1. When the Apollo 8 crew read from the Book of Genesis during their famous Christmas Eve 1968 broadcast from orbiting around the moon, the fucking atheists sued claiming that their doing so violated the separation of church and state. That tells you everything you need to know about the atheists.

      1. I don’t think most atheists really give two shits, so long as the government isn’t pushing stuff on their kids at their schools. It’s just the perpetually aggrieved who give a shit about this stuff.

        It’s not the fault of all atheists and it most definitely not the fault of any agnostic, who are all chill for the most part

        1. I don’t think most atheists really give two shits, so long as the government isn’t pushing stuff on their kids at their schools. I

          I would be sympathetic if said Atheists were not totally fine with the government pusing shit on other people’s kids. We can’t teach the worship of God in schools but we can sure push the worship of government.

          1. John, not all atheists are statists.

            I am an Agnostic because I am not privy to the secrets of the Universe that I can exclude a Divine start to our Universe. Maybe we are beings inside God’s nutsack. Size is relative.

            I am a Libertarian because I don’t want people and government telling me what to believe.

            I love to shoot down Republican claims that the USA was founded as a Judeo-Christian nation. Exhibit A is that the Founders created a nation (for the first time in recorded history) that tried to separate religion from government.

          2. I had a roommate, a fellow atheist, who would CONSTANTLY bitch about the various ways government wastes money supporting religion, but only religion. He was cool with literally everything else government spends on.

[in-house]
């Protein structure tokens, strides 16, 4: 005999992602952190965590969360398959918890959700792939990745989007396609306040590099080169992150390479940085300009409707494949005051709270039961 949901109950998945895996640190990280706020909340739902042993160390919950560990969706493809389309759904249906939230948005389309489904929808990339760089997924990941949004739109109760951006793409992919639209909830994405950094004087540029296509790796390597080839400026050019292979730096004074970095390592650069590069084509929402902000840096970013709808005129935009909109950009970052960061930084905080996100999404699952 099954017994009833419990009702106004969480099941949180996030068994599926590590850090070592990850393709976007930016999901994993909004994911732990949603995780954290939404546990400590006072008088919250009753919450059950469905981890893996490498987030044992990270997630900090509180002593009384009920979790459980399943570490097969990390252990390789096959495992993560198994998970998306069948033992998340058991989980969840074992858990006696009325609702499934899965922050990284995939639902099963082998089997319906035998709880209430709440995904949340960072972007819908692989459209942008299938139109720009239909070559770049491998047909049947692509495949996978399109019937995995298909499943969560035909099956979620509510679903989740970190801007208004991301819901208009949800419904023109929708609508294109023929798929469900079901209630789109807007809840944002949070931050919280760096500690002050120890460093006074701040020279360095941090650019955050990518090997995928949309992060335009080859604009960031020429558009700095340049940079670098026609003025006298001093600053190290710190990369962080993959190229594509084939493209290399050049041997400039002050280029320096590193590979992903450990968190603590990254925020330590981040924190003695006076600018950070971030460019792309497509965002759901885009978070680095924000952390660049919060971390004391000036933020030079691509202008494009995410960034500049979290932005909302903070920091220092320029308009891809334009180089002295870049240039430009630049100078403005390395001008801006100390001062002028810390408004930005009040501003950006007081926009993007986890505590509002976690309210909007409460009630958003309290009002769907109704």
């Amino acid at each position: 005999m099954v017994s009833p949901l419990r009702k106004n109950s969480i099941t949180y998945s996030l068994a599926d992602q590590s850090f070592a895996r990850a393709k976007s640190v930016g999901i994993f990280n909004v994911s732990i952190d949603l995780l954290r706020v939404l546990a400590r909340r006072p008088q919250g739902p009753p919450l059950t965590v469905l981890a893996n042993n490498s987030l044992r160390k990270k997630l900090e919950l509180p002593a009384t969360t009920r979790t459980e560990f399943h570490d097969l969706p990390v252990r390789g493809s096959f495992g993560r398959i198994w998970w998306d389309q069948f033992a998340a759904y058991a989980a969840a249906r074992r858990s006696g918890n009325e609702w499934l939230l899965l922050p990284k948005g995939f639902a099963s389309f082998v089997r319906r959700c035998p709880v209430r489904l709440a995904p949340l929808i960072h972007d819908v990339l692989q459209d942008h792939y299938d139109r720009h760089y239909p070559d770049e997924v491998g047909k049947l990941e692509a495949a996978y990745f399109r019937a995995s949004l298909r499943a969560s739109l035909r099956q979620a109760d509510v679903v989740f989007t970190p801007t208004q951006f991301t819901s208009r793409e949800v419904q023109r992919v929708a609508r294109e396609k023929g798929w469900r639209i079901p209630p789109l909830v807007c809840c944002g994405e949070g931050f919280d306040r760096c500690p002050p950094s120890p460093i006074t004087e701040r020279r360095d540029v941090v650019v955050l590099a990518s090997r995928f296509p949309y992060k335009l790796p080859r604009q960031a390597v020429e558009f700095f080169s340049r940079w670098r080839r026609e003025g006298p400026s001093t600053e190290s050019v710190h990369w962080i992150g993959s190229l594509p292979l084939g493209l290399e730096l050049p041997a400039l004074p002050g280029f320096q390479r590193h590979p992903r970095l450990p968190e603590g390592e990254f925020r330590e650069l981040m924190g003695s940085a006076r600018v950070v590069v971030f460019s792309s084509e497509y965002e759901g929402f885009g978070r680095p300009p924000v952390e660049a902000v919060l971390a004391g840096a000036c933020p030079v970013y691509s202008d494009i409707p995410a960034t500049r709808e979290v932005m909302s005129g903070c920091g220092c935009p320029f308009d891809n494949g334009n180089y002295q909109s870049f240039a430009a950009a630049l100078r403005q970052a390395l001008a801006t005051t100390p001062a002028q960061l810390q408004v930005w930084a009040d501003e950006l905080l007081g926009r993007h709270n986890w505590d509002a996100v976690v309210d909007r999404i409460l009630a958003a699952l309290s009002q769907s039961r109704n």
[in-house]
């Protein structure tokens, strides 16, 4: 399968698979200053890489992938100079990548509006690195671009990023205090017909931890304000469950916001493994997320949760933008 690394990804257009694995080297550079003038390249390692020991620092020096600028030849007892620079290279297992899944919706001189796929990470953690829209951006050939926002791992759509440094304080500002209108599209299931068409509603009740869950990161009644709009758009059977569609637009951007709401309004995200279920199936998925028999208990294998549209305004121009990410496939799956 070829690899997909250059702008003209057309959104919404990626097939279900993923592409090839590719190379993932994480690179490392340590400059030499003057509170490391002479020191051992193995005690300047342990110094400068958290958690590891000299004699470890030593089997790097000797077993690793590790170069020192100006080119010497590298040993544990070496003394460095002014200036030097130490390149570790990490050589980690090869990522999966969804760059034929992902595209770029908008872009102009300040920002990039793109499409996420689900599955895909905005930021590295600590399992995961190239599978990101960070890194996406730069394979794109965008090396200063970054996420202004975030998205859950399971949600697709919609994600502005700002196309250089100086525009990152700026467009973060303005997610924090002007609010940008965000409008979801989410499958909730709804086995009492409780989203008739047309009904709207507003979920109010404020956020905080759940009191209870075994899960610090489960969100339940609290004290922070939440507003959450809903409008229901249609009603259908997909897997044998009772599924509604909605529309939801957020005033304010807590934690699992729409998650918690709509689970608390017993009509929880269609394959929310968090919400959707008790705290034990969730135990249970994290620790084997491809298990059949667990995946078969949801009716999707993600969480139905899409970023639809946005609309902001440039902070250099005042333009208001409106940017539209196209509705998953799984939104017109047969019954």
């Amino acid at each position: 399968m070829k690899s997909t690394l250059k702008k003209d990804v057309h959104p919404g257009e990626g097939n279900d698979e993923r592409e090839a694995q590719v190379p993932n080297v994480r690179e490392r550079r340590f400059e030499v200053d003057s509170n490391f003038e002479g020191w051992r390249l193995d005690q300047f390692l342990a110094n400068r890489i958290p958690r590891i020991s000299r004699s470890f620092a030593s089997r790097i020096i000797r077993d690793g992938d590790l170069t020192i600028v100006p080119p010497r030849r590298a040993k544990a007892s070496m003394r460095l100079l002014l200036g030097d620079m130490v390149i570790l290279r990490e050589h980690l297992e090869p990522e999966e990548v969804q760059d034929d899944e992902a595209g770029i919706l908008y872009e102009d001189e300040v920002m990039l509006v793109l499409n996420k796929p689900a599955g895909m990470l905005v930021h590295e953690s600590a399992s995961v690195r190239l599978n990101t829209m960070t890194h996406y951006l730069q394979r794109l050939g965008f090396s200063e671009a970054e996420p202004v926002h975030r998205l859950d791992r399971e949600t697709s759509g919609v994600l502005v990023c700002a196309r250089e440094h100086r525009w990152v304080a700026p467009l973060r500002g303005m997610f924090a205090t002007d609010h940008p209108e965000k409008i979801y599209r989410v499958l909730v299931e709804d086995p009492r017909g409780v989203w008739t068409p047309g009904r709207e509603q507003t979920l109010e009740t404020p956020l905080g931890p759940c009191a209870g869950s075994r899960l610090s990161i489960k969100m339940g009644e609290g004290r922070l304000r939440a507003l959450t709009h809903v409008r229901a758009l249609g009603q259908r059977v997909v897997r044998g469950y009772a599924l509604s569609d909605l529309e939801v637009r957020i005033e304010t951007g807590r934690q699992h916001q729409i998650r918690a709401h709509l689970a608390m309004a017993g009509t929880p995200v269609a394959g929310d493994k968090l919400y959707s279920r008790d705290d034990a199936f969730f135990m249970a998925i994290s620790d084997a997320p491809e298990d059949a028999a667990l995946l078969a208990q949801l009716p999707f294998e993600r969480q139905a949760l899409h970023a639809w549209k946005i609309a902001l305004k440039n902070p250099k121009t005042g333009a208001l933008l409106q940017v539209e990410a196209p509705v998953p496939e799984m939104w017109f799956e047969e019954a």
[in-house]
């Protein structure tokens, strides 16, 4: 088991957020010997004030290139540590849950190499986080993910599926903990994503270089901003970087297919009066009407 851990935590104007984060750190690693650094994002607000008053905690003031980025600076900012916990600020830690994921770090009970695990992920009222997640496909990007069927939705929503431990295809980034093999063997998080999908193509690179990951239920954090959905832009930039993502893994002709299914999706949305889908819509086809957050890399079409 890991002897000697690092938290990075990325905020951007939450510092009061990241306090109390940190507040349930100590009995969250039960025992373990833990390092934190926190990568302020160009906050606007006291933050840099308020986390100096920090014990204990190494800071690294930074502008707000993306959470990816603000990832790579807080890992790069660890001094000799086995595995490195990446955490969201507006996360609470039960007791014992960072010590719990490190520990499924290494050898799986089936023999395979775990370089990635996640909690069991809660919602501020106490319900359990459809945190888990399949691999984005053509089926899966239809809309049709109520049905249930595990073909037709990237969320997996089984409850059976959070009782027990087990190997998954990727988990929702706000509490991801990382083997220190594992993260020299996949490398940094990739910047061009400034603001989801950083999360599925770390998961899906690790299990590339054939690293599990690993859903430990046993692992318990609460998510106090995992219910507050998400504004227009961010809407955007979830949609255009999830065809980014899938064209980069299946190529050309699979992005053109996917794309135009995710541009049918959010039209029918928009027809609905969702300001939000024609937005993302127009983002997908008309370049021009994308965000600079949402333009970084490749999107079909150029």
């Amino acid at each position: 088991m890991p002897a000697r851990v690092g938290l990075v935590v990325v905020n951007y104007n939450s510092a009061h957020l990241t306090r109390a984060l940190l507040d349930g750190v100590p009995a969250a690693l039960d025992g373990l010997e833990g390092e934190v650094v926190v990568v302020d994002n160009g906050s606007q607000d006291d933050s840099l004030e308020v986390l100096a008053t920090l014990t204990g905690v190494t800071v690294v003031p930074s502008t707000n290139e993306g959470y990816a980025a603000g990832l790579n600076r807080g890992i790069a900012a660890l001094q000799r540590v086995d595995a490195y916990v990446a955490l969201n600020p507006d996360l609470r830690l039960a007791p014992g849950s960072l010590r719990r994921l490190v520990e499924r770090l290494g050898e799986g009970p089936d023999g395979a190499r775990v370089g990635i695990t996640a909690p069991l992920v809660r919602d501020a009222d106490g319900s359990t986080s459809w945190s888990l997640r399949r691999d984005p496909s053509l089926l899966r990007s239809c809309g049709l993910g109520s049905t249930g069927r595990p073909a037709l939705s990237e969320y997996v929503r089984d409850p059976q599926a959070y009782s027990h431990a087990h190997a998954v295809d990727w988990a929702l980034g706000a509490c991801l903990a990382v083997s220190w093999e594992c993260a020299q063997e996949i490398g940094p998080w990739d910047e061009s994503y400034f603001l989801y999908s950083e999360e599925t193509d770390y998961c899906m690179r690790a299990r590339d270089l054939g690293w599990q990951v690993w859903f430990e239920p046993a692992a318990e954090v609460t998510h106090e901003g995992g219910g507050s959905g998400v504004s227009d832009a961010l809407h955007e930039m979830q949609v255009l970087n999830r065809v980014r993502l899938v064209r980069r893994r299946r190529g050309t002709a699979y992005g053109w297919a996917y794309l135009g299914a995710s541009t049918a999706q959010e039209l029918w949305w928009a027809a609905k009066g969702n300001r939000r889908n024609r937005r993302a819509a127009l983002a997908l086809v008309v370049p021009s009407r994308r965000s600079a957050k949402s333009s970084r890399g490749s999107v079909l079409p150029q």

3. I am an atheists/agnostic (kinda go back and forth). I don’t want anyone to push any ideologue onto anyone. Hell I have found memories of growing up Catholic and don’t hold any ill will towards Christians; I just don’t believe in an all powerful deity that meddles in the affairs of mortals. Just as I don’t hold Christians to the statements of the loudest most obnoxious Christians (Phelps Church), I’d wish Christians would try to do the same (all though I know its hard when you have some asshole know-it-all yelling how your all god goobers).

            1. Like I said: “It’s not the fault of all atheists and it most definitely not the fault of any agnostic, who are all chill for the most part”

              See, agnostics are chill af

            2. I am an atheists/agnostic (kinda go back and forth).

              I know this is just semantics, and I know what you mean, but agnostic = atheist. If you do not have faith, that means you do not believe. When you do not believe, you are not a theist.

              1. re: “agnostic = atheist”

                No. And saying so is evidence that you are ignorant of the positions and beliefs of both groups.